Studies in Japanese Language and Culture, Graduate School of Language and Culture, Osaka University, is the graduate school's third and newest program established on April 1, 2012. This originally started as the "Special Course for International Students" (current Center for Japanese Language and Culture) in Osaka University of Foreign Studies (OUFS) in 1954. In 1977, the Japanese Language master's program was launched in the Graduate School of Foreign Studies of OUFS, in close collaboration with the Special Course for International Students. Thereafter, in 1987, the Japanese Language Program was established in the Department of Foreign Studies in OUFS to create a direct connection between the department and the graduate school. In 2000, the Regional Language and Society master's program of the OUFS Graduate School, "Special Japanese Language and Culture Course" was accepted and set up as a graduate level program exclusively for international students, and recognized by the Japanese Government Scholarship Program. Two years after this, in 2002, a doctoral program was also established.
Following the consolidation with Osaka University in 2007, two courses were initiated: "Practical Japanese Language and Culture Course" (originally the "Japanese Language Program" that was changed to "Japanese Course of International Language and Society" ) to specialize in Japanese language and society, and "Special Japanese Language and Culture Course" to specialize in Japanese language and culture. Finally, our Studies in Japanese Language and Culture Program was established, absorbing and unifying these two courses. The purpose of this was to provide a more organic education, in an organization where all the teaching staff in the Japanese course of Studies in Language and Society, Research Institute for World Languages, and Center for Japanese Language and Culture could collaborate and cooperate more closely.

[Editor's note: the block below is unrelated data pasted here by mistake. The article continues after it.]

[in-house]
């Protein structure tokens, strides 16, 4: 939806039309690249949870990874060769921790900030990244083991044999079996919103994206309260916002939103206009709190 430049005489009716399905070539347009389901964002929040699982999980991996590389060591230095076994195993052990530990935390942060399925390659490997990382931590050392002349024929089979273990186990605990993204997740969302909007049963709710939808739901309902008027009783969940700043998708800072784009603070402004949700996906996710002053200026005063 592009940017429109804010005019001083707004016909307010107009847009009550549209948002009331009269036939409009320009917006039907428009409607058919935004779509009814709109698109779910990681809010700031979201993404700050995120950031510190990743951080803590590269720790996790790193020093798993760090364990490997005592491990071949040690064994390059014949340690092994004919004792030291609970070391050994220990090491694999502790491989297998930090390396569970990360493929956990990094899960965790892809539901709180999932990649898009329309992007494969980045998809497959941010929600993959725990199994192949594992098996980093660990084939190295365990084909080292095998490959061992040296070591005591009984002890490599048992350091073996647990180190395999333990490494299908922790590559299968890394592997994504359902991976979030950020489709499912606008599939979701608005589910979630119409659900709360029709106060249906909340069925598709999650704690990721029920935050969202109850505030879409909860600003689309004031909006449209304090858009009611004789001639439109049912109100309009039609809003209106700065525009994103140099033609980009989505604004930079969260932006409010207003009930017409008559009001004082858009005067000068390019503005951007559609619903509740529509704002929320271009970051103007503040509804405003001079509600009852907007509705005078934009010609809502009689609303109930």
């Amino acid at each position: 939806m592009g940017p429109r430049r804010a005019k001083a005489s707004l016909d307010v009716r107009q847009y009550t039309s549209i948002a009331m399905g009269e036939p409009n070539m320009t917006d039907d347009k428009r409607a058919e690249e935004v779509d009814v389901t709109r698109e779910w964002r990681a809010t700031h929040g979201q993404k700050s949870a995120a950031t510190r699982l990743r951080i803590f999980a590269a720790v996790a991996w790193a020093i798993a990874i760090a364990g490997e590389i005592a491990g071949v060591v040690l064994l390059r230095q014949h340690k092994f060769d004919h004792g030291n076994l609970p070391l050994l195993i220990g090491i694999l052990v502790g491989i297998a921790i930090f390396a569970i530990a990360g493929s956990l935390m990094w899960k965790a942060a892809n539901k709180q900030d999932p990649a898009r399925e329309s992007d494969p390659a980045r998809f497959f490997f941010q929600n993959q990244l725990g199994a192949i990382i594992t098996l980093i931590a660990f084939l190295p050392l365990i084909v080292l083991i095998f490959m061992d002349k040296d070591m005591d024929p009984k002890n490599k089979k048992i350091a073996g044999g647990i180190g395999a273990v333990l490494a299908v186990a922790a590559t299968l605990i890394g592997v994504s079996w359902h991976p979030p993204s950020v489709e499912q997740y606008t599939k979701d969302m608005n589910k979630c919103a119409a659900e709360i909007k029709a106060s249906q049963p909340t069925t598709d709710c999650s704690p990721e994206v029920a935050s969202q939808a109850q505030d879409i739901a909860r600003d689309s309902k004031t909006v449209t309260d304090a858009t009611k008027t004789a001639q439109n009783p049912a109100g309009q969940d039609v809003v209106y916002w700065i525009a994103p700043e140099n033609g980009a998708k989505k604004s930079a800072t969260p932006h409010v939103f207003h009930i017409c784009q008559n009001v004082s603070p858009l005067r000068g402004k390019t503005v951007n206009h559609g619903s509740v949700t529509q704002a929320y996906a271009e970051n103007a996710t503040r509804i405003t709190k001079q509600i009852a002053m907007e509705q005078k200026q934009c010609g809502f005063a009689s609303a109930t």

In Studies in Japanese Language and Culture, we aim at fostering the following kinds of individuals: (1) Researchers to conduct interdisciplinary research into the area of Japanese language and culture with the ability to compare it with other languages and cultures, (2) Teachers who can provide a solid education in Japanese language and culture to international students at the tertiary level based on his/her advanced knowledge in a specialized area, and (3) Internationally-minded and highly-specialized professionals who have a practical ability in planning, designing and conveying aspects of Japanese language and culture. In order to achieve this, we provide an education for students to acquire the following abilities: the ability to research from the viewpoint of comparison between Japanese language and culture and those of other countries; the ability to teach Japanese language and culture to those who have a different mother tongue and culture; and the ability to become a liaison between those of Japanese language and culture and those of other languages and cultures.
We have actually fostered such individuals with these abilities in our past graduate programs, but we are very happy with the newly established Studies in Japanese Language and Culture, as we believe it offers a stronger educational environment both for fostering individuals and enhancing levels of skills, through collaboration and cooperation between our academic staff and the staff at Center for Japanese Language and Culture. We are newly founded, but our programs are actually based on a long and successful history, and we sincerely hope for further development of the Studies in Japanese Language and Culture program.